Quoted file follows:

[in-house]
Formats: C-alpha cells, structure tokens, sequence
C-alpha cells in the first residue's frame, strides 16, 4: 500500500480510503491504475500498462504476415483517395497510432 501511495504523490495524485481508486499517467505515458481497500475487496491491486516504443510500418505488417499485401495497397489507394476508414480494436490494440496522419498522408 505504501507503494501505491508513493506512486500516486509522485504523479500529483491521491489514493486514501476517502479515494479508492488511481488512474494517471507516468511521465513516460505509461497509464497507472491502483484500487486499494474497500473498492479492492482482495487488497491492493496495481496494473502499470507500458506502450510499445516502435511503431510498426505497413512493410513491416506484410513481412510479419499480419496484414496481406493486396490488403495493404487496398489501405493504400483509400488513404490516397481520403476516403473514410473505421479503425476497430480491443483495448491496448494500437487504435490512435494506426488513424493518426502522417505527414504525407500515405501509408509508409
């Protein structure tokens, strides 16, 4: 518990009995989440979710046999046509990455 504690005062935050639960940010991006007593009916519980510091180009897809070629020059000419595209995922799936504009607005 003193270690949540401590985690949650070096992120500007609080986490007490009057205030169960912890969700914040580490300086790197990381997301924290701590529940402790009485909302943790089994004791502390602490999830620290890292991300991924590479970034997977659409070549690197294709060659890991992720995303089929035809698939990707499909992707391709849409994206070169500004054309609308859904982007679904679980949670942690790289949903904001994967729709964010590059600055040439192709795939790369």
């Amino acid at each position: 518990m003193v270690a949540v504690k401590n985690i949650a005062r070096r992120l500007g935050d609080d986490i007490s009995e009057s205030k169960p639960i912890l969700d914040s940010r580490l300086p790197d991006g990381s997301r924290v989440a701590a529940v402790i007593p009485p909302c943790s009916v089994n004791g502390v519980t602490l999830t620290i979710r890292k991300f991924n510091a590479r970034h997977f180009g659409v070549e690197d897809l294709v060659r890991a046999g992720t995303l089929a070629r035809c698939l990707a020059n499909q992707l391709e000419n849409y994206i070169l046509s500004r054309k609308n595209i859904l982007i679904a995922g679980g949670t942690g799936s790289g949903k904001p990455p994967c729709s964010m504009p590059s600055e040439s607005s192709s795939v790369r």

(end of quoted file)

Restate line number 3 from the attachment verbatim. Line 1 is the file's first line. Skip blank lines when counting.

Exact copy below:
C-alpha cells in the first residue's frame, strides 16, 4: 500500500480510503491504475500498462504476415483517395497510432 501511495504523490495524485481508486499517467505515458481497500475487496491491486516504443510500418505488417499485401495497397489507394476508414480494436490494440496522419498522408 505504501507503494501505491508513493506512486500516486509522485504523479500529483491521491489514493486514501476517502479515494479508492488511481488512474494517471507516468511521465513516460505509461497509464497507472491502483484500487486499494474497500473498492479492492482482495487488497491492493496495481496494473502499470507500458506502450510499445516502435511503431510498426505497413512493410513491416506484410513481412510479419499480419496484414496481406493486396490488403495493404487496398489501405493504400483509400488513404490516397481520403476516403473514410473505421479503425476497430480491443483495448491496448494500437487504435490512435494506426488513424493518426502522417505527414504525407500515405501509408509508409